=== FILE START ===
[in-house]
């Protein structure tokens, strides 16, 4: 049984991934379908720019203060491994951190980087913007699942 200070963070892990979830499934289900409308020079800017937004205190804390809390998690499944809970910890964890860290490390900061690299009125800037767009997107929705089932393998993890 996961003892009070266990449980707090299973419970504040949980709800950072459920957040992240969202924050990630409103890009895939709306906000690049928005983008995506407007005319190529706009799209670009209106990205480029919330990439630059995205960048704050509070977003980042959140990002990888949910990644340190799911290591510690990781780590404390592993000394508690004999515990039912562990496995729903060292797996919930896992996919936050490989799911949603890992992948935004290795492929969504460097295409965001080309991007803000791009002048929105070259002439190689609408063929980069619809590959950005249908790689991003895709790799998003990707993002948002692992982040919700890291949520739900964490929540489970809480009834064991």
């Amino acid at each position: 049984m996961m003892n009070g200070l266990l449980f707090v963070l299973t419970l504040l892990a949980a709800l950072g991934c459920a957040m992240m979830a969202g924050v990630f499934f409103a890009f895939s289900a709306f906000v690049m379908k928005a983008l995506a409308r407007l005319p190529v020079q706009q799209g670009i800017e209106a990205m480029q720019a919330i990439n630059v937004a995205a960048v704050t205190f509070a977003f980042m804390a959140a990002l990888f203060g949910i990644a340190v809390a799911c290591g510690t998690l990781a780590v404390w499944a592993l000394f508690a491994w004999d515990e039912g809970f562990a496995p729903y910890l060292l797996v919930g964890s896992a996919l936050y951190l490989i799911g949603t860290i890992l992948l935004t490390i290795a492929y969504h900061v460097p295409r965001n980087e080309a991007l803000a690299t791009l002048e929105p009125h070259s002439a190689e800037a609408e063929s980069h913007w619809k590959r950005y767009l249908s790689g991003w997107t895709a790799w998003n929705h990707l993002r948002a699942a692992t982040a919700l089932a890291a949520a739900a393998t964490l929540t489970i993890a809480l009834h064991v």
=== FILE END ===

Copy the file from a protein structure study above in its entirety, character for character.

[in-house]
């Protein structure tokens, strides 16, 4: 049984991934379908720019203060491994951190980087913007699942 200070963070892990979830499934289900409308020079800017937004205190804390809390998690499944809970910890964890860290490390900061690299009125800037767009997107929705089932393998993890 996961003892009070266990449980707090299973419970504040949980709800950072459920957040992240969202924050990630409103890009895939709306906000690049928005983008995506407007005319190529706009799209670009209106990205480029919330990439630059995205960048704050509070977003980042959140990002990888949910990644340190799911290591510690990781780590404390592993000394508690004999515990039912562990496995729903060292797996919930896992996919936050490989799911949603890992992948935004290795492929969504460097295409965001080309991007803000791009002048929105070259002439190689609408063929980069619809590959950005249908790689991003895709790799998003990707993002948002692992982040919700890291949520739900964490929540489970809480009834064991």
């Amino acid at each position: 049984m996961m003892n009070g200070l266990l449980f707090v963070l299973t419970l504040l892990a949980a709800l950072g991934c459920a957040m992240m979830a969202g924050v990630f499934f409103a890009f895939s289900a709306f906000v690049m379908k928005a983008l995506a409308r407007l005319p190529v020079q706009q799209g670009i800017e209106a990205m480029q720019a919330i990439n630059v937004a995205a960048v704050t205190f509070a977003f980042m804390a959140a990002l990888f203060g949910i990644a340190v809390a799911c290591g510690t998690l990781a780590v404390w499944a592993l000394f508690a491994w004999d515990e039912g809970f562990a496995p729903y910890l060292l797996v919930g964890s896992a996919l936050y951190l490989i799911g949603t860290i890992l992948l935004t490390i290795a492929y969504h900061v460097p295409r965001n980087e080309a991007l803000a690299t791009l002048e929105p009125h070259s002439a190689e800037a609408e063929s980069h913007w619809k590959r950005y767009l249908s790689g991003w997107t895709a790799w998003n929705h990707l993002r948002a699942a692992t982040a919700l089932a890291a949520a739900a393998t964490l929540t489970i993890a809480l009834h064991v």